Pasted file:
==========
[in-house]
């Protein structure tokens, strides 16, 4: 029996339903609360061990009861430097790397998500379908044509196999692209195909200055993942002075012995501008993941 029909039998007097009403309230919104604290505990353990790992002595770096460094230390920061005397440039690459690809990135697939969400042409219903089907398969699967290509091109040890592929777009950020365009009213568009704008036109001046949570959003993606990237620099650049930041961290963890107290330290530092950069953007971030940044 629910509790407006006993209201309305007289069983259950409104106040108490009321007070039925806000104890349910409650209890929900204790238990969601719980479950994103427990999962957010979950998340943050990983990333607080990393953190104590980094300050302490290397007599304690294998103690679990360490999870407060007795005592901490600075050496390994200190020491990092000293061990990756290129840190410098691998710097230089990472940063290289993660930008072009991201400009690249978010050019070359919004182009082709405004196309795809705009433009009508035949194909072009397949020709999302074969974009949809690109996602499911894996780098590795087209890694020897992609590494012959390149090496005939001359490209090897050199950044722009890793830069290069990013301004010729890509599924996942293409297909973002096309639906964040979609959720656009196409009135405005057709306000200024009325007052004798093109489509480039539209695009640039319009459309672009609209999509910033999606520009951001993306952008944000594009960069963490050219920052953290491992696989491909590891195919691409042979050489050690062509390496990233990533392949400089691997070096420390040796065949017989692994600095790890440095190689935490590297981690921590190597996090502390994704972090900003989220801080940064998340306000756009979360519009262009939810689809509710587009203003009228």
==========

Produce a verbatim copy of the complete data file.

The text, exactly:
[in-house]
């Protein structure tokens, strides 16, 4: 029996339903609360061990009861430097790397998500379908044509196999692209195909200055993942002075012995501008993941 029909039998007097009403309230919104604290505990353990790992002595770096460094230390920061005397440039690459690809990135697939969400042409219903089907398969699967290509091109040890592929777009950020365009009213568009704008036109001046949570959003993606990237620099650049930041961290963890107290330290530092950069953007971030940044 629910509790407006006993209201309305007289069983259950409104106040108490009321007070039925806000104890349910409650209890929900204790238990969601719980479950994103427990999962957010979950998340943050990983990333607080990393953190104590980094300050302490290397007599304690294998103690679990360490999870407060007795005592901490600075050496390994200190020491990092000293061990990756290129840190410098691998710097230089990472940063290289993660930008072009991201400009690249978010050019070359919004182009082709405004196309795809705009433009009508035949194909072009397949020709999302074969974009949809690109996602499911894996780098590795087209890694020897992609590494012959390149090496005939001359490209090897050199950044722009890793830069290069990013301004010729890509599924996942293409297909973002096309639906964040979609959720656009196409009135405005057709306000200024009325007052004798093109489509480039539209695009640039319009459309672009609209999509910033999606520009951001993306952008944000594009960069963490050219920052953290491992696989491909590891195919691409042979050489050690062509390496990233990533392949400089691997070096420390040796065949017989692994600095790890440095190689935490590297981690921590190597996090502390994704972090900003989220801080940064998340306000756009979360519009262009939810689809509710587009203003009228």